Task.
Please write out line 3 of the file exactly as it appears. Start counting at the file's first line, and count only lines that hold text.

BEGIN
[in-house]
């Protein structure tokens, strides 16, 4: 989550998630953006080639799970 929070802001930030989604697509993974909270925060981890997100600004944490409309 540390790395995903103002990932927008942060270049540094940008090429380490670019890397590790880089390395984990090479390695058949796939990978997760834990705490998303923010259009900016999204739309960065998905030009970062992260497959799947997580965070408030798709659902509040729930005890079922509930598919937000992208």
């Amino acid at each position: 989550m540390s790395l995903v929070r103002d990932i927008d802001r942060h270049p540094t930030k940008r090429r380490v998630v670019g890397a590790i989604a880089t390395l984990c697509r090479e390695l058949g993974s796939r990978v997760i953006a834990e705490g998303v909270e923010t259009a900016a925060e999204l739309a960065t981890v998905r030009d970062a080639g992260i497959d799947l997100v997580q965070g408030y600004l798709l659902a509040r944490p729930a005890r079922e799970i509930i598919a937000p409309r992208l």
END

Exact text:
């Amino acid at each position: 989550m540390s790395l995903v929070r103002d990932i927008d802001r942060h270049p540094t930030k940008r090429r380490v998630v670019g890397a590790i989604a880089t390395l984990c697509r090479e390695l058949g993974s796939r990978v997760i953006a834990e705490g998303v909270e923010t259009a900016a925060e999204l739309a960065t981890v998905r030009d970062a080639g992260i497959d799947l997100v997580q965070g408030y600004l798709l659902a509040r944490p729930a005890r079922e799970i509930i598919a937000p409309r992208l």